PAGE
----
Text: rejected, “[Lines on Ale],” formerly attributed to Poe, as written about July 10, 1848


[[Lines on Ale]]

Fill with mingled cream and amber,

I will drain that glass again.

Such hilarious visions clamber

Through the chamber of my brain —

Quaintest thoughts — queerest fancies

Come to life and fade away;

What care I how time advances?

I am drinking ale today.



This poem was attributed to Poe by Thomas Ollive Mabbott in 1939, and again in 1969. The original manuscript supposedly hung on the wall of the Washington Tavern in Lowell, Massachusetts for many years. It was apparently last seen around 1892. It was recalled from memory by a former bartender there about 1939. Although of questionable origin, the attribution had some merit and for decades was not seriously opposed.

It was suggested that alternate versions of some lines of the poem might have read as follows:

Filled with mingled cream and amber,

I will fill that glass again

[. . . .]

Faintest thoughts — queerest fancies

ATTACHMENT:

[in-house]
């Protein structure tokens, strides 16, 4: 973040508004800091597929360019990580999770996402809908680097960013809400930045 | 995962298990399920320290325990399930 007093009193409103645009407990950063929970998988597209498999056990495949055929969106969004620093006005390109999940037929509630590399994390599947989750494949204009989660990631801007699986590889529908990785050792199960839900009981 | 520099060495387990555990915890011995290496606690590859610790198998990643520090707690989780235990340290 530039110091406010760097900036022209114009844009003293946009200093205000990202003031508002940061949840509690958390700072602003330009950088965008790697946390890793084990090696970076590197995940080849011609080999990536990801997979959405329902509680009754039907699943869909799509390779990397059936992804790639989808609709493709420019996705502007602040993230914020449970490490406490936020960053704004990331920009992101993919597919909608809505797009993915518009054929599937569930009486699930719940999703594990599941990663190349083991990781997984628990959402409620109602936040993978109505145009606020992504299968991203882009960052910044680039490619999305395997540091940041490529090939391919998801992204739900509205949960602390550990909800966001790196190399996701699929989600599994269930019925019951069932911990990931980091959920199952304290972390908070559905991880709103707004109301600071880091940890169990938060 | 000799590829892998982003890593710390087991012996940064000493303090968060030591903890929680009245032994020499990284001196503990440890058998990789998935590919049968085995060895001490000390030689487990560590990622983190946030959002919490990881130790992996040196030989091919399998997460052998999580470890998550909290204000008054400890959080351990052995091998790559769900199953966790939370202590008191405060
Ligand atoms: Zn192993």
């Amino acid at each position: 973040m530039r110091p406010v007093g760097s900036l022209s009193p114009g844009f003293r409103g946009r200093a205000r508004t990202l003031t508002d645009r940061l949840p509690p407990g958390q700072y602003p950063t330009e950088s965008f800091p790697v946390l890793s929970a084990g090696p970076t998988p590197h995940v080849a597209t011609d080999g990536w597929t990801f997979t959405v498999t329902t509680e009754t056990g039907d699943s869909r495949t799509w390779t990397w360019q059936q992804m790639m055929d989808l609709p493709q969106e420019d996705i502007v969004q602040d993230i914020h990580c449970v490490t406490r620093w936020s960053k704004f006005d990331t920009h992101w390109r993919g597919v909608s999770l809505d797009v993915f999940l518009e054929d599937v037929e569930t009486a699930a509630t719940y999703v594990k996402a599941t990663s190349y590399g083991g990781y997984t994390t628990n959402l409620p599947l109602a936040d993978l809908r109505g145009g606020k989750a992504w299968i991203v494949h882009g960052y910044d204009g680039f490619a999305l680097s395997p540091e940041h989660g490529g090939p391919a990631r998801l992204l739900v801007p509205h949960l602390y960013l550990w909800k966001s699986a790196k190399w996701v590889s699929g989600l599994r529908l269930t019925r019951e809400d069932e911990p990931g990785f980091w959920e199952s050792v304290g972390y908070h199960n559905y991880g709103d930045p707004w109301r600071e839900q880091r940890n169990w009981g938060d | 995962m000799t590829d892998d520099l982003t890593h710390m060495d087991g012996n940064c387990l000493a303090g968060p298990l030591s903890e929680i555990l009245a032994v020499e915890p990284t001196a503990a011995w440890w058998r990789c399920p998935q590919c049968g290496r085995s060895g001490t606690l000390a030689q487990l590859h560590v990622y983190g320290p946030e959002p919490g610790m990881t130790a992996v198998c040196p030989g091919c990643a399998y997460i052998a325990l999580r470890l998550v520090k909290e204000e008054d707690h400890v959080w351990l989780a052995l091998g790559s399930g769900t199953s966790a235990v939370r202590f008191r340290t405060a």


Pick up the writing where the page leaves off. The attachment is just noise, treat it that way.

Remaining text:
[. . . .]

The poem may now be safely rejected, however, following discoveries made by Michael Patrick Hearn, and sent to the Poe Society of Baltimore on March 28, 2013 by Herb Moskovitz. The lines are identified as

“. . . really no more than a poor recollection of the first verse of ‘Drinking Wine’ in George Arnold’s Poems Grave and Gay (Boston: Ticknor & Fields, 1867, pp. 83-84):

Pour the mingled cream and amber!

Let me drain the bowl again!

Such hilarious visions clamber

Through the chambers of my brain.

Quaintest jests and queerest fancies

Spring to life and fade away:

What care I how time advances?

I am drinking wine to-day.

See also ‘The Lounger,’ The College Courant, December 24, 1870, p. 389; and A. L. Rawson, ‘A Bygone Bohemia,’ Frank Leslie’s Popular Monthly, January 1896, p. 96.”



[S:1 - recalled, 1848 (1939)] - Edgar Allan Poe Society of Baltimore - Works - Rejected - Lines on Ale